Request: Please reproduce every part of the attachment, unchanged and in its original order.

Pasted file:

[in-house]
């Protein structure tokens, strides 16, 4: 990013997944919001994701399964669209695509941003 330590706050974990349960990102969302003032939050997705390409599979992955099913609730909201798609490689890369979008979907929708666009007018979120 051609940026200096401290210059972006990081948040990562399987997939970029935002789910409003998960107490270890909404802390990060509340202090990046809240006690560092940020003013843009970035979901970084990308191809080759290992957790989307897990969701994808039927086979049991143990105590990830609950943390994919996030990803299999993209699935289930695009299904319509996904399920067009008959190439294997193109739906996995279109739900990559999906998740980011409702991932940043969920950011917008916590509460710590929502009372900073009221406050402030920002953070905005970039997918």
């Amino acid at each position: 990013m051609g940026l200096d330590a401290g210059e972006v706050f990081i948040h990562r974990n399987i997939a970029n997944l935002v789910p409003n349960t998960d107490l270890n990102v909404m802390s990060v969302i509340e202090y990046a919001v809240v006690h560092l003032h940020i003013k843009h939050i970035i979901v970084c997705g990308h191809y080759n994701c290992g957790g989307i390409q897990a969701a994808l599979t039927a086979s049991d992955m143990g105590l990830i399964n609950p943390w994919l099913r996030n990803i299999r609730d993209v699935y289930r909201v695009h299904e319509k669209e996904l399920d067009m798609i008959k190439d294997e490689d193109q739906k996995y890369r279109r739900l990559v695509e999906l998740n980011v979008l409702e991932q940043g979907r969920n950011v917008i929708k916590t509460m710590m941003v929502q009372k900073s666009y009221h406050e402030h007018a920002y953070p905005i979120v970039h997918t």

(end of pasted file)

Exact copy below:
[in-house]
């Protein structure tokens, strides 16, 4: 990013997944919001994701399964669209695509941003 330590706050974990349960990102969302003032939050997705390409599979992955099913609730909201798609490689890369979008979907929708666009007018979120 051609940026200096401290210059972006990081948040990562399987997939970029935002789910409003998960107490270890909404802390990060509340202090990046809240006690560092940020003013843009970035979901970084990308191809080759290992957790989307897990969701994808039927086979049991143990105590990830609950943390994919996030990803299999993209699935289930695009299904319509996904399920067009008959190439294997193109739906996995279109739900990559999906998740980011409702991932940043969920950011917008916590509460710590929502009372900073009221406050402030920002953070905005970039997918």
């Amino acid at each position: 990013m051609g940026l200096d330590a401290g210059e972006v706050f990081i948040h990562r974990n399987i997939a970029n997944l935002v789910p409003n349960t998960d107490l270890n990102v909404m802390s990060v969302i509340e202090y990046a919001v809240v006690h560092l003032h940020i003013k843009h939050i970035i979901v970084c997705g990308h191809y080759n994701c290992g957790g989307i390409q897990a969701a994808l599979t039927a086979s049991d992955m143990g105590l990830i399964n609950p943390w994919l099913r996030n990803i299999r609730d993209v699935y289930r909201v695009h299904e319509k669209e996904l399920d067009m798609i008959k190439d294997e490689d193109q739906k996995y890369r279109r739900l990559v695509e999906l998740n980011v979008l409702e991932q940043g979907r969920n950011v917008i929708k916590t509460m710590m941003v929502q009372k900073s666009y009221h406050e402030h007018a920002y953070p905005i979120v970039h997918t």